(401 bc)

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The Younger, second son of Darius II and Parysatis. In 408 bc, because of dissension between the satraps Pharnabazus and Tissaphernes he was given an overarching command in Asia Minor to enable him to mount an effective fight against Athenian positions. When his ally Lysander defeated Athens (405/4), he was actually at the Persian court for the coronation of his elder brother, who took the regnal name Artaxerxes 2 II. Supported by his mother, he returned to Sardis, where he began preparations for a coup. He mounted his attack with an army of regular contingents from Asia Minor, reinforced by Greek mercenaries, in the spring of 401, thus taking full advantage of the problems faced by the Persians in Egypt, which was slipping from their control at the time. He led his army to Babylonia; a battle was fought at Cunaxa, in which Cyrus lost his life. The reasons for his defeat were primarily political. Contrary to assertions in apologetic literature (esp. Xenophon's Anabasis), he failed to gain the adherence of the Persian nobility and the empire's élites, who remained largely loyal to Artaxerxes II.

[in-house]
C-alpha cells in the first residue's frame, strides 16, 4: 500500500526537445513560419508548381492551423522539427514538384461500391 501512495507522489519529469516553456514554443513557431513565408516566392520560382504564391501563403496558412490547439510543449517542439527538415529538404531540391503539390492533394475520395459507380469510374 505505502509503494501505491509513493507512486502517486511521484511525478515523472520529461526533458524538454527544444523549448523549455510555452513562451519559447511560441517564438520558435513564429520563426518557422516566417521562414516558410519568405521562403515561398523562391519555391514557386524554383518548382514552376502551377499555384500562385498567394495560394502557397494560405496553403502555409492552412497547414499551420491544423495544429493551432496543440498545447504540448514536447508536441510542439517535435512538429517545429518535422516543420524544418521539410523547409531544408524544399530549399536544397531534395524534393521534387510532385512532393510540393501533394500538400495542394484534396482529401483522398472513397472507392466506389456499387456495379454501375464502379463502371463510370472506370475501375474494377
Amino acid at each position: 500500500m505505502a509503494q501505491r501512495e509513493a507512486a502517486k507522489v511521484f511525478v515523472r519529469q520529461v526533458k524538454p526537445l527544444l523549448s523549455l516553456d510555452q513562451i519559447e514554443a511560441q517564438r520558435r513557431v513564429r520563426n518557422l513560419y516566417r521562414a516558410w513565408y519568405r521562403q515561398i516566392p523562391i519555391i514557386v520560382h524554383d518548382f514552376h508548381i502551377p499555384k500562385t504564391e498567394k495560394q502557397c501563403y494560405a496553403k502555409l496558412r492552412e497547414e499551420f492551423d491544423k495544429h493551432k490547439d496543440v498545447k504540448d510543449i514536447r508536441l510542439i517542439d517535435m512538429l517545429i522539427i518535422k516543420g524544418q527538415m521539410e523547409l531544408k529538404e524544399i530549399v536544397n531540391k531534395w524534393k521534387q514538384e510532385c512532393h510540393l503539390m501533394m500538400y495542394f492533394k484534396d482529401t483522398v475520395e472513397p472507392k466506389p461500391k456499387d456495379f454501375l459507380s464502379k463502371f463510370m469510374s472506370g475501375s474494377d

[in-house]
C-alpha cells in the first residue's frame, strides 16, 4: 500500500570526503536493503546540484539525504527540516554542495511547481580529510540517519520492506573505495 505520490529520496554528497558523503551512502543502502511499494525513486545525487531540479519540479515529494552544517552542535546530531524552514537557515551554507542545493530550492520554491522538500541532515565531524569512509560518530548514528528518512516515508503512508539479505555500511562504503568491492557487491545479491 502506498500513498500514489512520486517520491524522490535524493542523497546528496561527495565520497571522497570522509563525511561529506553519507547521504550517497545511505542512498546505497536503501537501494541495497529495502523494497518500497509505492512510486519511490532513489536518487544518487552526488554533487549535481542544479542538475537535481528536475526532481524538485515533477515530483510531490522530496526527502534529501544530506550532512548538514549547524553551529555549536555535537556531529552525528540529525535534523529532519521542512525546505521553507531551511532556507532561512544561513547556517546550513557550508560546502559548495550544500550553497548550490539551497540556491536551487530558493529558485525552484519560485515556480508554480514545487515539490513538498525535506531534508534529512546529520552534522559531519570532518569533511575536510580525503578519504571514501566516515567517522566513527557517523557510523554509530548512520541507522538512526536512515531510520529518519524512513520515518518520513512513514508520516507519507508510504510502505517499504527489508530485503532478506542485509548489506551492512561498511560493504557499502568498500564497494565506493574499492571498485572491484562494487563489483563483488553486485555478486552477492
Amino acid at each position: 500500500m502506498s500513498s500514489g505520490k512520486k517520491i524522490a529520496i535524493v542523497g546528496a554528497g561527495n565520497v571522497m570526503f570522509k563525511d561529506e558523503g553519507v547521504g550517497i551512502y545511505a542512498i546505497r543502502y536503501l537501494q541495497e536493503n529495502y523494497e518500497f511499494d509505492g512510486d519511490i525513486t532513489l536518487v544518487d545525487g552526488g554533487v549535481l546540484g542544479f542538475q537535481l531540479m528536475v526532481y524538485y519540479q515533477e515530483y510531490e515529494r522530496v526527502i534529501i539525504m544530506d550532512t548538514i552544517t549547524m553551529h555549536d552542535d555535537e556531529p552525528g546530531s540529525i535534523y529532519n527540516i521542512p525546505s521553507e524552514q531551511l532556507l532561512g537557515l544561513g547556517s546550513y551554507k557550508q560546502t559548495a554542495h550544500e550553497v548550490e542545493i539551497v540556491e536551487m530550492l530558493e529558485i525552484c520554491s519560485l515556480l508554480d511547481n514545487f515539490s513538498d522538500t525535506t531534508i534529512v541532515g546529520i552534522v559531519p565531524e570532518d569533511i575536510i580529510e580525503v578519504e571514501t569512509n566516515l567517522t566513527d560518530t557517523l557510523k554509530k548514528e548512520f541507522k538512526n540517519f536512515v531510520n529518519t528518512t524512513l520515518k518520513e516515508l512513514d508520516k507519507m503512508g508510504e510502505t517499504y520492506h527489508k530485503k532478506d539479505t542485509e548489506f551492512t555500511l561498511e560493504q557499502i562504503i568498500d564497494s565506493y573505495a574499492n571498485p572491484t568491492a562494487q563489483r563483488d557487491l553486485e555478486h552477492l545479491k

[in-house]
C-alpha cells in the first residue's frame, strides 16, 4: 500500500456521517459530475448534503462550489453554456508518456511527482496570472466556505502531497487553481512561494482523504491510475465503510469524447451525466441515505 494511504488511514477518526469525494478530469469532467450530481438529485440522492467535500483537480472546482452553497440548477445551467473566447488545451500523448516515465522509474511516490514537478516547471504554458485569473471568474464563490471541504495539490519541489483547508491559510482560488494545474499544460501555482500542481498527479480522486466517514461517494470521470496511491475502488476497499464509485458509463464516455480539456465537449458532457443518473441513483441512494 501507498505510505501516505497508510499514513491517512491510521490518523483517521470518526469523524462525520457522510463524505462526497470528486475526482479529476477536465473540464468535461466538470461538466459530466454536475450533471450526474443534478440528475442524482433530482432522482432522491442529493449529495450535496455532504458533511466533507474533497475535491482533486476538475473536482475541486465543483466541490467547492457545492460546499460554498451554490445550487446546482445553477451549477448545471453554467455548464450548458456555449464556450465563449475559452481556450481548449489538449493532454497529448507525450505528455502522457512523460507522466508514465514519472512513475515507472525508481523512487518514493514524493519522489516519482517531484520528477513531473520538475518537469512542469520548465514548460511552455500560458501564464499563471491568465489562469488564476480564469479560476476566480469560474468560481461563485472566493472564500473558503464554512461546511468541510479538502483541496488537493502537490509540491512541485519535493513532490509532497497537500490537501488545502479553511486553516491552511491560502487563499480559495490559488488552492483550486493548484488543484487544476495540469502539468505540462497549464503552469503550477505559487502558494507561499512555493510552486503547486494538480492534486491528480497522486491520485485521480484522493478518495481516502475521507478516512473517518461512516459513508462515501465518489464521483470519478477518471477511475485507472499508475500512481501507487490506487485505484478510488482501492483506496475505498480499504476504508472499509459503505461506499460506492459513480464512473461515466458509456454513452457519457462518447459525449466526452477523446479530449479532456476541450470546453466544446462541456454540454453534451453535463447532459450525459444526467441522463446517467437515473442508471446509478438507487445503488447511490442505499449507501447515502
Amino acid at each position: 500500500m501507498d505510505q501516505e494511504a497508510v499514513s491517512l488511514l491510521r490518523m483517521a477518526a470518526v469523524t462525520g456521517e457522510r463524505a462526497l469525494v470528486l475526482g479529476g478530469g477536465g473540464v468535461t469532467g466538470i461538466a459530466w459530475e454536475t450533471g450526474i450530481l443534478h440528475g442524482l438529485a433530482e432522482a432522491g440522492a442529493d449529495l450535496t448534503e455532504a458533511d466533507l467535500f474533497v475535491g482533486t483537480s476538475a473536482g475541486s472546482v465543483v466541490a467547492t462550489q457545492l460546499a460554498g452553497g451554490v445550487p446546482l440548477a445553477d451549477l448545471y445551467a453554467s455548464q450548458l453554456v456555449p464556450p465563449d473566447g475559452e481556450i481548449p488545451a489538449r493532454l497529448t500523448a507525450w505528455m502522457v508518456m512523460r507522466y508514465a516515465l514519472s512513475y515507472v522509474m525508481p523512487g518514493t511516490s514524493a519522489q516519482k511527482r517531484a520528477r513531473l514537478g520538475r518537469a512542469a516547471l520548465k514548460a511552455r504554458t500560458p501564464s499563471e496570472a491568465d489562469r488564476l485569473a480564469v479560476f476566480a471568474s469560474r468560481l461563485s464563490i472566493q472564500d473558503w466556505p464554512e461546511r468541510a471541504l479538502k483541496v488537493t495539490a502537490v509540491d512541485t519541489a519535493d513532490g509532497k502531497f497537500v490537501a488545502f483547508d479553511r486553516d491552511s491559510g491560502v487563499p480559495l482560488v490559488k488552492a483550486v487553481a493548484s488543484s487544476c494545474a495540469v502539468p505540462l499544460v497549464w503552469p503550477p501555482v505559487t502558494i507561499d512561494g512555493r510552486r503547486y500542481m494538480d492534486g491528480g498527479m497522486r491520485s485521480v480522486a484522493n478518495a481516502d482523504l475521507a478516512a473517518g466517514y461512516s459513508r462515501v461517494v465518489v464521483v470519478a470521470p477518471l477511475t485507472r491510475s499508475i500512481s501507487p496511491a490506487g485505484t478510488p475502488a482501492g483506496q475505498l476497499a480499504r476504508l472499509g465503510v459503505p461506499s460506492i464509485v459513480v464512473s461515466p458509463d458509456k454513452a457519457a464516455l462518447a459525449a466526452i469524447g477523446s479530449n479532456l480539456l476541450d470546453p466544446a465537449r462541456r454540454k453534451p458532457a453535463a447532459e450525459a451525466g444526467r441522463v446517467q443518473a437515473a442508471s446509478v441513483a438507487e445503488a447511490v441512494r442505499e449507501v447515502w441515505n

Subjects: Classical Studies — World History.

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